Companies must also have a clear strategy in place for dealing with the myriad directions in which these customer conversations might proceed. That means linking social media into overall channel strategies for customer experience, so that responses made this way are part of ‘business as usual’: should this customer with a complaint receive a straightforward apology on Twitter, for example, or should they be directed to a call centre or email address for more personalised resolution of their issue? In some cases it could even be both but it’s about knowing when to move a conversation from a social setting into a one-on-one discussion via a call or even face-to-face. How will you integrate the social media sites that your customers use most with your internal customer relationship management (CRM) systems, so that their tweets can be linked to the customer records you keep on them and stored in those systems? Should your Twitter profile offer an alternate means of communication – in 140 characters or less?
To solve complex customer problems, organisations need to ‘speed date’ customers with the most appropriate expert, wherever they may be. Smart companies are starting to experiment with a model known as ‘networked expertise’. For example, when a customer with a query about their new washing machine arrives, it might be dealt with by front-office customer service staff, a back-office technical employee, a mobile field-service engineer, or a home-based employee with in-depth knowledge of that particular model. In other words, that query ends up with the member of staff best placed to deal with it, in terms of expertise and availability.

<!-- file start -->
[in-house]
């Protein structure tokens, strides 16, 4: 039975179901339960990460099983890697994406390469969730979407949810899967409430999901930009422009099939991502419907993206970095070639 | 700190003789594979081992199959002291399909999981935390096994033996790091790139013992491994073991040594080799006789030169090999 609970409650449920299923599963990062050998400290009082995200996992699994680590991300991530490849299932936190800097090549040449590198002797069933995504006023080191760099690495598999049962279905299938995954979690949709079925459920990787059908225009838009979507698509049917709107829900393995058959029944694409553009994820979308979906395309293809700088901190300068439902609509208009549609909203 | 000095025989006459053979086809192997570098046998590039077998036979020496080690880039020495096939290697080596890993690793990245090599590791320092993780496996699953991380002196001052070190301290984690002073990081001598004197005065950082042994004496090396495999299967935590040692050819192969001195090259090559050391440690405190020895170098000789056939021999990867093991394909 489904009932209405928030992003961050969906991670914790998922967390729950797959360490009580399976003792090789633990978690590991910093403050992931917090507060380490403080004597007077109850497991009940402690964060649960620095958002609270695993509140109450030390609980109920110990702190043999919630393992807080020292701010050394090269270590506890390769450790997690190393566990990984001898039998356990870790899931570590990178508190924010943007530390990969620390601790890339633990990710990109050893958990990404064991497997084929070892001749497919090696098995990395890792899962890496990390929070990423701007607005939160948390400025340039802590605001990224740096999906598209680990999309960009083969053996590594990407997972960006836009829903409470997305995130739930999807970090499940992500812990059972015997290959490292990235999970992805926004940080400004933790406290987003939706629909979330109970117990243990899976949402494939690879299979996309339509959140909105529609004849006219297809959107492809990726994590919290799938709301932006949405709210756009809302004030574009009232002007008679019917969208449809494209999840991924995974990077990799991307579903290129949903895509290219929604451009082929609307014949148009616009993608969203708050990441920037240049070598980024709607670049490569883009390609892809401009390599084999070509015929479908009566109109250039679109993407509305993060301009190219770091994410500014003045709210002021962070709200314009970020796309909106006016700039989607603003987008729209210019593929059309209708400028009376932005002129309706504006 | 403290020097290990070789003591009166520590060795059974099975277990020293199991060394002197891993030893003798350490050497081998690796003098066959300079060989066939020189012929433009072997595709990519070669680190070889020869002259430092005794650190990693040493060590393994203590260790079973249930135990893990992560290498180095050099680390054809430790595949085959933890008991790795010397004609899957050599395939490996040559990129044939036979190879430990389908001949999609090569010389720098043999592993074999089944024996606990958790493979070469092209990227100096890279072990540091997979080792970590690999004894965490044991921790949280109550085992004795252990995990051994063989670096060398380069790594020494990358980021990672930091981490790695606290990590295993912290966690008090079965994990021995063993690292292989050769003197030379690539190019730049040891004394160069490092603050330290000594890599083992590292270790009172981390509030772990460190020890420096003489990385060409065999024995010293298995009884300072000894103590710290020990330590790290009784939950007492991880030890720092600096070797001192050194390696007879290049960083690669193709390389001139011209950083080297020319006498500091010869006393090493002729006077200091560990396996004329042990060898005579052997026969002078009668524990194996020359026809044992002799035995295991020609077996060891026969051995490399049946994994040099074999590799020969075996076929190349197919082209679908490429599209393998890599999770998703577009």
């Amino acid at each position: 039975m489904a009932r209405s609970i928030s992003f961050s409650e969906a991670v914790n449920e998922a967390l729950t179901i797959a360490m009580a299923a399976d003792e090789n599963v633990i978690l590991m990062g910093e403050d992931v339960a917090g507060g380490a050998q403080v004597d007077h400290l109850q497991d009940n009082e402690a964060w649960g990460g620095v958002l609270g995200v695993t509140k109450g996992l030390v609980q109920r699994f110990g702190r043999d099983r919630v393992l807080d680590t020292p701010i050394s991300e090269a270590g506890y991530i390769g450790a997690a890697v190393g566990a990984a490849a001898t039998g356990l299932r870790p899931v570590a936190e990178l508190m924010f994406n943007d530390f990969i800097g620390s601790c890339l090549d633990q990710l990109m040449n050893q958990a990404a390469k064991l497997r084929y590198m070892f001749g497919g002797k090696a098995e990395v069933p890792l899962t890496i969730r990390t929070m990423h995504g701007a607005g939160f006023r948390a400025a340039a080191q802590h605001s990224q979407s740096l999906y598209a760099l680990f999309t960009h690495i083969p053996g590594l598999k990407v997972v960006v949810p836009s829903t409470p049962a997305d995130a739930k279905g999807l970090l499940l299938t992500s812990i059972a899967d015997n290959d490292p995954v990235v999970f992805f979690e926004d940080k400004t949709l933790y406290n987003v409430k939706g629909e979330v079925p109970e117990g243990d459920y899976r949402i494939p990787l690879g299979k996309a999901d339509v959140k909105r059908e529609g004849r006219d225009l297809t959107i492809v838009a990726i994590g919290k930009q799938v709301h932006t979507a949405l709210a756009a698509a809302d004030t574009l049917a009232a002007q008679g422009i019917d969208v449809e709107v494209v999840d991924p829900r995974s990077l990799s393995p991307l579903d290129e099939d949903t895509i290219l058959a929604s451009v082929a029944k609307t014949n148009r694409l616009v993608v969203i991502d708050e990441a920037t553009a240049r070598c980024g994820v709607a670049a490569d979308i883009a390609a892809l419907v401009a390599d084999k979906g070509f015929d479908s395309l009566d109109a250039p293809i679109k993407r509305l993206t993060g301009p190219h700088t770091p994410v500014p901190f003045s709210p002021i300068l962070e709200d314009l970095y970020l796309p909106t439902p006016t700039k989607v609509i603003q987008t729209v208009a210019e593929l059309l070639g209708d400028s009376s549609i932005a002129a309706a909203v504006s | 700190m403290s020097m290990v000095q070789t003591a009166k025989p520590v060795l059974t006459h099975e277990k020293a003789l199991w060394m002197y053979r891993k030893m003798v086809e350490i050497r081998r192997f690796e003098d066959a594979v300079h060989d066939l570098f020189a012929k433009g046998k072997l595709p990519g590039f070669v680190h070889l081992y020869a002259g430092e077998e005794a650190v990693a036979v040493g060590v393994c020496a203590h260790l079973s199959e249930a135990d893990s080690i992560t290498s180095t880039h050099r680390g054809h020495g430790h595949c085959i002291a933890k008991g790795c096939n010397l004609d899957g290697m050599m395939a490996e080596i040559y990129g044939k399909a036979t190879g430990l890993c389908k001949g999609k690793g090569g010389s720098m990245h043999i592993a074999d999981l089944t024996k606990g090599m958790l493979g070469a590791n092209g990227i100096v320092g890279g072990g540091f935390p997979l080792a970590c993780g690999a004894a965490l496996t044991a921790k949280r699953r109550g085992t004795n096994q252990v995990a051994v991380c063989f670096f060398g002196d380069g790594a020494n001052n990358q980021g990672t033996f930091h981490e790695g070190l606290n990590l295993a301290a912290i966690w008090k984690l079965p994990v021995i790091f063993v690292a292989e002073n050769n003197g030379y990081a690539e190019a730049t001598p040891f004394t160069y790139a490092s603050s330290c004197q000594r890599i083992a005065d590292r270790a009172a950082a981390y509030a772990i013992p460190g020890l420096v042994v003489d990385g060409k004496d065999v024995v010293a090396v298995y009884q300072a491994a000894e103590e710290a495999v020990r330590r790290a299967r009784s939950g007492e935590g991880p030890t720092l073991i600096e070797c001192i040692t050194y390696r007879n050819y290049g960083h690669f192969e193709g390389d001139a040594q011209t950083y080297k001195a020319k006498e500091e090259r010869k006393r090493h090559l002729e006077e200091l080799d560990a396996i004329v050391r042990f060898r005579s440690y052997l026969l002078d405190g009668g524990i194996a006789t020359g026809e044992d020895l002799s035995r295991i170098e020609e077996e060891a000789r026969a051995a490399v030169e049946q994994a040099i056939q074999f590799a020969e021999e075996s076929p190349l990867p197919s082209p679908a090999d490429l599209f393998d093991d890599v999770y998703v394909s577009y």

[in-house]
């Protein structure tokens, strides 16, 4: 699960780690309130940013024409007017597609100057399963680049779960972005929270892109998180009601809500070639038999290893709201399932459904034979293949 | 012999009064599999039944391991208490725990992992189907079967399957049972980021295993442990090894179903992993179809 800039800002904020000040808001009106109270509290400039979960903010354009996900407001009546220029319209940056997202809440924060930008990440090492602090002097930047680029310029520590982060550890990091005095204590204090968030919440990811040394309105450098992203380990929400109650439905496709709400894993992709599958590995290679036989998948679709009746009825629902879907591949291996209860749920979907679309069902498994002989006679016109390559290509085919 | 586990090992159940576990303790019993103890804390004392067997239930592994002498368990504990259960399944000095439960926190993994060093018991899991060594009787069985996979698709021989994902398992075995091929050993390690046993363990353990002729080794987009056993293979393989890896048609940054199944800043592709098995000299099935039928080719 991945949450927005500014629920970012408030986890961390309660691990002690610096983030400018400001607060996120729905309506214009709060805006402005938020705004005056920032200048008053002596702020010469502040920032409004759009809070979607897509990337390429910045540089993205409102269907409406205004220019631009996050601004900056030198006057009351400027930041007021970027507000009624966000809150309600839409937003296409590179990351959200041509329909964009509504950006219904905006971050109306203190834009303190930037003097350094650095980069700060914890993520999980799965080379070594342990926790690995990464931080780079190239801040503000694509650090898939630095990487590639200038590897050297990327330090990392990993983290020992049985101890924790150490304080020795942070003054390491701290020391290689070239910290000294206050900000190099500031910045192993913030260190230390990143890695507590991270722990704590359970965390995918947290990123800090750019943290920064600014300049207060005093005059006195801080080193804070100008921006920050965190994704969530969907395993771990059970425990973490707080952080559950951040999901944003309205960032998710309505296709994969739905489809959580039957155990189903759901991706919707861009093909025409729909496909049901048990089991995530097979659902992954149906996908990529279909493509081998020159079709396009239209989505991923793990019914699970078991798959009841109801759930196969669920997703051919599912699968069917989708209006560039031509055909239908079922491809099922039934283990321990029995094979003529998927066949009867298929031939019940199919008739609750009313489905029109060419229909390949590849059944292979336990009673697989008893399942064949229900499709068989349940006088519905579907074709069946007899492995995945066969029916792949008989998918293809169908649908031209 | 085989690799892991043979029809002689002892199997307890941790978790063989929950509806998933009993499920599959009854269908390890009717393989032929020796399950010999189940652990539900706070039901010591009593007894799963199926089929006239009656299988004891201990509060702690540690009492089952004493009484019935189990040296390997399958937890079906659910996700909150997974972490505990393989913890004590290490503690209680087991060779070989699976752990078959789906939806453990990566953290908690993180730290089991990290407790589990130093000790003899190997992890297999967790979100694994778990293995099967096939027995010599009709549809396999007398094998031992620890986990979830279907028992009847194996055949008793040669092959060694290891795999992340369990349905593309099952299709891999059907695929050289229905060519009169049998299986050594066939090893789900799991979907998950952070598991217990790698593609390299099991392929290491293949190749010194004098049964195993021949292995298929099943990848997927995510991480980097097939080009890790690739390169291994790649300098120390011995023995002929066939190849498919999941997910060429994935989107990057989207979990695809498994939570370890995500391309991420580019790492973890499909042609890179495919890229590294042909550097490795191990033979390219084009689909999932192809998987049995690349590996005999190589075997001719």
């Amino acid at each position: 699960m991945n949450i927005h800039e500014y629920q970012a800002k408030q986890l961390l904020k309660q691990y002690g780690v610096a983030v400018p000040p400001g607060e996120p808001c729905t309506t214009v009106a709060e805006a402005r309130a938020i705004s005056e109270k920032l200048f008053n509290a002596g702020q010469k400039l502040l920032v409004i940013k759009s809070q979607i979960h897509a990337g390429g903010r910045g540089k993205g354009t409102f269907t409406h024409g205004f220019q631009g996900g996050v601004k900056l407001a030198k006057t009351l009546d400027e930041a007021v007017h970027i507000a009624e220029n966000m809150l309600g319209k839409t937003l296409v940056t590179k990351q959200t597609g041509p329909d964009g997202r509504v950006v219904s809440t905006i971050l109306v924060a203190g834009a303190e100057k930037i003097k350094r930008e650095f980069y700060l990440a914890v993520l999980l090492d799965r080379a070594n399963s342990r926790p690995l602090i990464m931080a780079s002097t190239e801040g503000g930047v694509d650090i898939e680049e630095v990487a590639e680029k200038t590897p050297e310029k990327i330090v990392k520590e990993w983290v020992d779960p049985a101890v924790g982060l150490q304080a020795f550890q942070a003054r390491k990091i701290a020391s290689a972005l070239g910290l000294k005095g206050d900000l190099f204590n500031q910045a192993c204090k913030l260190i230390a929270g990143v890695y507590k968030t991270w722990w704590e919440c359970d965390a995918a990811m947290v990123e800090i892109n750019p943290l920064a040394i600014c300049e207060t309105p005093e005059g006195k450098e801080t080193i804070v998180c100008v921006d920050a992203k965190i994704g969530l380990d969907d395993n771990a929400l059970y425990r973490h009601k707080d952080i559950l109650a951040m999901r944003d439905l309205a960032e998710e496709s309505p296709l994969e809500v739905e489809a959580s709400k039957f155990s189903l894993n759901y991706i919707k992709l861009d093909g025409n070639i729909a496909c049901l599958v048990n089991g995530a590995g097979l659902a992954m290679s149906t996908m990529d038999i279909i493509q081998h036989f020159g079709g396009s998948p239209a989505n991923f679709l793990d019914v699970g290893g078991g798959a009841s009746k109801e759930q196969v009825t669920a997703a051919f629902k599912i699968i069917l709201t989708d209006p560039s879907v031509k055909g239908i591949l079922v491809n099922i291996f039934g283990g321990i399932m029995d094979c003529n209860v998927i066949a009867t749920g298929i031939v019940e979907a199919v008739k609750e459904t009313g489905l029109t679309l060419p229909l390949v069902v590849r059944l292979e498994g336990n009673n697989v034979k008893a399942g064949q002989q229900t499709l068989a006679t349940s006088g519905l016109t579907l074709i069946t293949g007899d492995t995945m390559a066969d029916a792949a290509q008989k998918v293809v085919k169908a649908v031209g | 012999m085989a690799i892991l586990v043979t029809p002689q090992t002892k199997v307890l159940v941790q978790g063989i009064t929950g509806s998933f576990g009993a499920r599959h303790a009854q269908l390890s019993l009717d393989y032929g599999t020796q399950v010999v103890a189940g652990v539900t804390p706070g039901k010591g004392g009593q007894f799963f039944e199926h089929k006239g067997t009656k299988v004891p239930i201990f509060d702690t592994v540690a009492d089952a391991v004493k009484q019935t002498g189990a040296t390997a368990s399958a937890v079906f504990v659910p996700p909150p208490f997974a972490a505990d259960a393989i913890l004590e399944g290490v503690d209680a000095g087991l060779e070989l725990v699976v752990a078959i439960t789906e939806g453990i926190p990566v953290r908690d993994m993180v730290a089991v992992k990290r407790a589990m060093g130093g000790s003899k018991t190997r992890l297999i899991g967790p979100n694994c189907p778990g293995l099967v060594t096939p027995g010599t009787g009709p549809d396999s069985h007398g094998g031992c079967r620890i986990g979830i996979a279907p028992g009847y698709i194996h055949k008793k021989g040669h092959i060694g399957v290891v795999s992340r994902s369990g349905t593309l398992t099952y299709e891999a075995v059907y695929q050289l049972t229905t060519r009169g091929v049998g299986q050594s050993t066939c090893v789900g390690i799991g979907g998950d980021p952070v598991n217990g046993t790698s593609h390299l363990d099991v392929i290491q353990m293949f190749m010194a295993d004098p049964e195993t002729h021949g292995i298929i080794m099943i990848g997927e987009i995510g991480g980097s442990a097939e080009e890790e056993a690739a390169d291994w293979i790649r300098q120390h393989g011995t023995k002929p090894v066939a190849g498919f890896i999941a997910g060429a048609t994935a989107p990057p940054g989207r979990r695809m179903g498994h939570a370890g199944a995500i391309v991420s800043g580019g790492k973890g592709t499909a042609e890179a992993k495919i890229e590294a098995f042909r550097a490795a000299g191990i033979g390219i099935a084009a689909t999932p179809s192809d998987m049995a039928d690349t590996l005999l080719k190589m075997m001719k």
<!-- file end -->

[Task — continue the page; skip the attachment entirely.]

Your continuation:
Customer behaviour is more social and connected than ever before. Customer care must be both those things, too, but it’s vital you navigate the social media sphere with care. Be responsive, certainly, but think about your response and test it first. Start small, on smaller blogs or forums, before you launch out into more public spaces. Strike the right note – or risk tarnishing your social reputation among the people that matter most to your business.
Find out more about the social customer.